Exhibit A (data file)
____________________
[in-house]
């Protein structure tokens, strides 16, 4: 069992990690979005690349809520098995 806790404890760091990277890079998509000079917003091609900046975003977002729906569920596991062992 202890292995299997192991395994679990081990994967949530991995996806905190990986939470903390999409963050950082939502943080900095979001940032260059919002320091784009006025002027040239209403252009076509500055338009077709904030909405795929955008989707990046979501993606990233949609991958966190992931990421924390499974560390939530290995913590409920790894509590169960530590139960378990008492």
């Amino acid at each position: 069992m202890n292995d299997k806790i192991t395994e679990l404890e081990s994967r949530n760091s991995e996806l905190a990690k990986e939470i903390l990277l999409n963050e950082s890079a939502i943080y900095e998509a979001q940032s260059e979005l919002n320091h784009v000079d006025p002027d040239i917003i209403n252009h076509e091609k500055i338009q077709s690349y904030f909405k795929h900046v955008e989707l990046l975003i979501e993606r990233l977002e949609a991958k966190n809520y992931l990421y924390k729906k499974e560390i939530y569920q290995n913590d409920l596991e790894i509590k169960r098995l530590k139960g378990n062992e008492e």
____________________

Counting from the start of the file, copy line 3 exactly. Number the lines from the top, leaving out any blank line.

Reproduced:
């Amino acid at each position: 069992m202890n292995d299997k806790i192991t395994e679990l404890e081990s994967r949530n760091s991995e996806l905190a990690k990986e939470i903390l990277l999409n963050e950082s890079a939502i943080y900095e998509a979001q940032s260059e979005l919002n320091h784009v000079d006025p002027d040239i917003i209403n252009h076509e091609k500055i338009q077709s690349y904030f909405k795929h900046v955008e989707l990046l975003i979501e993606r990233l977002e949609a991958k966190n809520y992931l990421y924390k729906k499974e560390i939530y569920q290995n913590d409920l596991e790894i509590k169960r098995l530590k139960g378990n062992e008492e």